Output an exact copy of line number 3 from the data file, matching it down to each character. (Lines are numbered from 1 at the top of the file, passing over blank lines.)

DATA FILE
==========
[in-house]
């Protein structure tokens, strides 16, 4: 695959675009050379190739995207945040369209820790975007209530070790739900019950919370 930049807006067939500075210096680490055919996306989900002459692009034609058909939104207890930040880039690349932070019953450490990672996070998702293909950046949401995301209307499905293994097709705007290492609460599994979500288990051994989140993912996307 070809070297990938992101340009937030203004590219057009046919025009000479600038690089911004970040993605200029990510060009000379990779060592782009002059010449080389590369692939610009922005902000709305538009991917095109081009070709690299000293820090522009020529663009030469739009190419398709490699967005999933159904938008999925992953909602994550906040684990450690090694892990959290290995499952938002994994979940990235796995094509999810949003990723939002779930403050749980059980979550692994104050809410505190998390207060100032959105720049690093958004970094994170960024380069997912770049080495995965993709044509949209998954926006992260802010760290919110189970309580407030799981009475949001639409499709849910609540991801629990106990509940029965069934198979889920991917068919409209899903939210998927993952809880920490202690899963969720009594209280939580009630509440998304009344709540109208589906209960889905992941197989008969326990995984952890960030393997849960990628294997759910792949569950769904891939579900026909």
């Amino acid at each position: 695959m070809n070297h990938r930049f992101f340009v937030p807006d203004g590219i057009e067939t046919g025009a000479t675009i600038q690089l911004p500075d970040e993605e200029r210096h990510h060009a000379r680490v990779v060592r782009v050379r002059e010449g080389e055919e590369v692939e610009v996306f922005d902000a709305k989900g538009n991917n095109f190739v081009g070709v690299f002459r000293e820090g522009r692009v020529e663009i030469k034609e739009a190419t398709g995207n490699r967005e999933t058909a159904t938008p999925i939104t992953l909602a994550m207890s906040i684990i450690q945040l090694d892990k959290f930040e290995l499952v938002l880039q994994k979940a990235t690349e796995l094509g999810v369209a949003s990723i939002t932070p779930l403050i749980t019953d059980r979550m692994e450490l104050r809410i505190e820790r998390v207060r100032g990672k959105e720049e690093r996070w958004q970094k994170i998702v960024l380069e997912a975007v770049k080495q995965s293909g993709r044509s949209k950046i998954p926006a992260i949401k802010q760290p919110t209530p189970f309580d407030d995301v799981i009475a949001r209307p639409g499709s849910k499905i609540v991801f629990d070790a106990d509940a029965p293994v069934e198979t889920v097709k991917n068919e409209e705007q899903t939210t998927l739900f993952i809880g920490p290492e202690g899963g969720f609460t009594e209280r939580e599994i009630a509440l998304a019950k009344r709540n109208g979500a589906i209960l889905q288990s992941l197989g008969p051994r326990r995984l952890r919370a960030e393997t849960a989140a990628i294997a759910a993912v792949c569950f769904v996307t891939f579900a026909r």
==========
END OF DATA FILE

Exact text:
């Amino acid at each position: 695959m070809n070297h990938r930049f992101f340009v937030p807006d203004g590219i057009e067939t046919g025009a000479t675009i600038q690089l911004p500075d970040e993605e200029r210096h990510h060009a000379r680490v990779v060592r782009v050379r002059e010449g080389e055919e590369v692939e610009v996306f922005d902000a709305k989900g538009n991917n095109f190739v081009g070709v690299f002459r000293e820090g522009r692009v020529e663009i030469k034609e739009a190419t398709g995207n490699r967005e999933t058909a159904t938008p999925i939104t992953l909602a994550m207890s906040i684990i450690q945040l090694d892990k959290f930040e290995l499952v938002l880039q994994k979940a990235t690349e796995l094509g999810v369209a949003s990723i939002t932070p779930l403050i749980t019953d059980r979550m692994e450490l104050r809410i505190e820790r998390v207060r100032g990672k959105e720049e690093r996070w958004q970094k994170i998702v960024l380069e997912a975007v770049k080495q995965s293909g993709r044509s949209k950046i998954p926006a992260i949401k802010q760290p919110t209530p189970f309580d407030d995301v799981i009475a949001r209307p639409g499709s849910k499905i609540v991801f629990d070790a106990d509940a029965p293994v069934e198979t889920v097709k991917n068919e409209e705007q899903t939210t998927l739900f993952i809880g920490p290492e202690g899963g969720f609460t009594e209280r939580e599994i009630a509440l998304a019950k009344r709540n109208g979500a589906i209960l889905q288990s992941l197989g008969p051994r326990r995984l952890r919370a960030e393997t849960a989140a990628i294997a759910a993912v792949c569950f769904v996307t891939f579900a026909r």